Could Rishi Sunak raid inheritance tax next month?
INHERITANCE TAX bills could hit fresh highs if Chancellor Rishi Sunak increases the hated levy in his Autumn Budget. The Chancellor could launch a fresh tax raid on Middle England by hiking the punitive 40 percent tax rate or cutting IHT thresholds, a top tax expert has warned.
HM Revenue & Customs is already collecting more inheritance tax (IHT) from bereaved families than ever before, with revenues hitting a record high after breaking through the £6billion barrier for the first time. That’s £1billion more than a year ago, a rise of almost a fifth. Soon they could climb even higher.
Rishi Sunak has already increased the inheritance tax (IHT) burden once this year, in his Budget on 3 March.
He froze the nil-rate band at £325,000 until 2026, five years away. This means every year more families will get sucked into the IHT net as house and share prices rise.
Sunak also froze the main residence nil-rate threshold on family homes at £175,000, again until 2026.
Now he may come back for more when he unveils his three-year Spending Review and Autumn Budget on October 27.
AJ Bell analyst Tom Selby said inheritances may prove too juicy a target for the cash-strapped Chancellor to resist.
One option is to increase the 40 percent IHT rate that currently applies to all family assets that fall above the nil-rate thresholds.
Many already believe this tax rate is punitive, so any increase would cause an outcry.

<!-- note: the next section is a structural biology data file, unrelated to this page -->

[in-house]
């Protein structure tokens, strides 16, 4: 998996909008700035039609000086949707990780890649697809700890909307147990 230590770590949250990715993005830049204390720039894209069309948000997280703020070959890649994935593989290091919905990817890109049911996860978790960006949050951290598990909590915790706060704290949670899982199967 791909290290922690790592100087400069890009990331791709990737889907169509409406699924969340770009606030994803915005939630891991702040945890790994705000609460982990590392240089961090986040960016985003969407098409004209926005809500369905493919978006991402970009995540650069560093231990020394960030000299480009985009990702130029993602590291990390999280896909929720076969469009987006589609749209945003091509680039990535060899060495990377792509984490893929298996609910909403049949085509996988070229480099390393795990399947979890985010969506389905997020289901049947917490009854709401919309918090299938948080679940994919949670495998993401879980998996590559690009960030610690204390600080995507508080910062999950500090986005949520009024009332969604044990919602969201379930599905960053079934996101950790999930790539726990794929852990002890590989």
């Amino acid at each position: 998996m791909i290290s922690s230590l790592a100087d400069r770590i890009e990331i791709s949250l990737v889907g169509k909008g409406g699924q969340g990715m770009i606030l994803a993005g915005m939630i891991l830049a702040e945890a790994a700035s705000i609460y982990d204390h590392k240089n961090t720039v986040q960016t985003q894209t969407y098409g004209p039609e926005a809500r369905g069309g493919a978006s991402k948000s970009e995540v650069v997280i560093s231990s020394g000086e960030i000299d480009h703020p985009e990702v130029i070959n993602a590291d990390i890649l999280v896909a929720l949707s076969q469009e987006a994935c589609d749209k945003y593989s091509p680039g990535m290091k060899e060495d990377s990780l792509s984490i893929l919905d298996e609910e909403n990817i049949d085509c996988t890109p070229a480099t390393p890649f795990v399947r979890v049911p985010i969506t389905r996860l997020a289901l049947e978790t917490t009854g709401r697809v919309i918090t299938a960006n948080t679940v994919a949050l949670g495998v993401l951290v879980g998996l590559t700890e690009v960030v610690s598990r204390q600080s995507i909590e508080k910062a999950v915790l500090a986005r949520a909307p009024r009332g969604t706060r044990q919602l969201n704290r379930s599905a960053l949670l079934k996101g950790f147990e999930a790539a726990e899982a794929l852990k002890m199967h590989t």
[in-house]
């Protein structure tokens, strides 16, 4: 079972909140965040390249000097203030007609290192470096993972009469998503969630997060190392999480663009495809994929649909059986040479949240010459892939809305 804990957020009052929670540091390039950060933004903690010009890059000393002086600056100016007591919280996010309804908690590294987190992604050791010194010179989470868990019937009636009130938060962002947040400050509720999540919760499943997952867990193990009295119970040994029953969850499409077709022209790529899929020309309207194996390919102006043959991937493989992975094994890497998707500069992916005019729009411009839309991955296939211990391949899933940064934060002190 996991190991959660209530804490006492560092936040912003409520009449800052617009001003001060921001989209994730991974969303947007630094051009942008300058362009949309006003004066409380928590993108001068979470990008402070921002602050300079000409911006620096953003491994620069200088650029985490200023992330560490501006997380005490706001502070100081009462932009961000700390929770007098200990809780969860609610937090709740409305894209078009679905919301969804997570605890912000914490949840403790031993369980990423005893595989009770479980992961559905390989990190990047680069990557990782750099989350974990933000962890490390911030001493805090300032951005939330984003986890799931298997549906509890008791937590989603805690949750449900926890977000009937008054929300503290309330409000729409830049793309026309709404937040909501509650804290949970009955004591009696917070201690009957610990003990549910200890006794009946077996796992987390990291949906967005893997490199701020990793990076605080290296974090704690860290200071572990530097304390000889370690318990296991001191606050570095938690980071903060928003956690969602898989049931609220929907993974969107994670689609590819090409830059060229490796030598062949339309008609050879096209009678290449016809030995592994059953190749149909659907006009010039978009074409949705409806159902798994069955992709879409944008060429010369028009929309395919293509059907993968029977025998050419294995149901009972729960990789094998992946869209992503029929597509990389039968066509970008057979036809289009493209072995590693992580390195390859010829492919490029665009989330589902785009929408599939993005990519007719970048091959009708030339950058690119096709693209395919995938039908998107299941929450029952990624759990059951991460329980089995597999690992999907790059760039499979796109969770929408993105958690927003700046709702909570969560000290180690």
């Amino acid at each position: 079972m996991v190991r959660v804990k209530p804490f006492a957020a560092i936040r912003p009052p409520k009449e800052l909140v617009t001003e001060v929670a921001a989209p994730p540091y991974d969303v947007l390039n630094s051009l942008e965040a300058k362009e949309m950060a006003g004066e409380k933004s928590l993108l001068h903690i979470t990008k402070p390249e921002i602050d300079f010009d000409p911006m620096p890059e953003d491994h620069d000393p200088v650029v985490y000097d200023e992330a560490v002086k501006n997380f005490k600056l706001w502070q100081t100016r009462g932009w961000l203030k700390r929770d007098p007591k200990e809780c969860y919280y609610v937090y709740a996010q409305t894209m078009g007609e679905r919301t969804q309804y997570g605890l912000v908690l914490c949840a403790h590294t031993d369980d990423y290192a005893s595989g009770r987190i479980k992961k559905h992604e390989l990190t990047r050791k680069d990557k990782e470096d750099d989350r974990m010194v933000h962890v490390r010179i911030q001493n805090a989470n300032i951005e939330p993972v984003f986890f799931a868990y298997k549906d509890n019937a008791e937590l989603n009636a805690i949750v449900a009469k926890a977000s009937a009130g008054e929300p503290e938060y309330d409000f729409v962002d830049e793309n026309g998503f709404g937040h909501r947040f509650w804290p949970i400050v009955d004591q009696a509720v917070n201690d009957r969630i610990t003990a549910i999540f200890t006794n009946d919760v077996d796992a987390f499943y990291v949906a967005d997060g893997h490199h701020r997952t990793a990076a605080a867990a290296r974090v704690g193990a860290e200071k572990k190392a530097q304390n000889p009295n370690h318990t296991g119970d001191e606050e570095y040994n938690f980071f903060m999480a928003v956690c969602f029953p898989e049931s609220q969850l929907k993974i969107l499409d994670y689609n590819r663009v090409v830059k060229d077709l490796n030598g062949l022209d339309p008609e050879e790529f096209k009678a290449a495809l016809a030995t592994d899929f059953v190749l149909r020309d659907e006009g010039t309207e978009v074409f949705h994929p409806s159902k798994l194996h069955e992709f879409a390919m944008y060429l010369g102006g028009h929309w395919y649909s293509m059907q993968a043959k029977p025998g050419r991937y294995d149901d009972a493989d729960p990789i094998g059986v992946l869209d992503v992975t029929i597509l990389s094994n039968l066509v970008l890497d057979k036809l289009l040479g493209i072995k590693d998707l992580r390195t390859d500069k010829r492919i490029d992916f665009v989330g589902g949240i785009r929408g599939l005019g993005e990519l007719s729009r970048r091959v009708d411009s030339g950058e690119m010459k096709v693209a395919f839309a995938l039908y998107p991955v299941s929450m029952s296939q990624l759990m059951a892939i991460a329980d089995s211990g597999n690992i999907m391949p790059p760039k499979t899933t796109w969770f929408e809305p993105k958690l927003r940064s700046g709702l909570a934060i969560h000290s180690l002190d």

Selby said the Chancellor may prefer to lower the nil-rate threshold instead, so that people start paying inheritance tax much sooner, say, on assets totalling £200,000 or £250,000.
Sunak has another option. “He could raise money and simplify the system by scrapping the £175,000 main residence nil-rate band on family homes,” Selby said.
This complex tax charge has come into criticism for making the IHT system even more confusing, so the Chancellor could sell this as part of HMRC’s tax simplification efforts.
“The main residence tax break looks quite generous in the context of a pandemic which has ripped a significant financial hole in the Treasury’s finances.”
Sunak will be considering all of his options, including a combination of several measures. “I don’t think you can rule anything out at the moment,” Selby added.
The Chancellor risks destroying his popularity in the process and could meet opposition from Boris Johnson.
“Boris knows any move to increase IHT will be deeply unpopular with traditional Conservative voters,” Selby added.
Mark Giddens, partner at accountancy firm UHY Hacker Young, echoed Selby’s warning that families risk forking out more of their wealth to HMRC via inheritance tax.
“IHT was original supposed to affect only the super-rich but is now increasingly hitting middle England.”
Sunak is under huge pressure. “The pandemic has led to record peacetime borrowing, and the Treasury will be looking to balance the books any way it can.”
Giddens urged families to start IHT planning now to ensure they can pass the fruits of their labour to their children.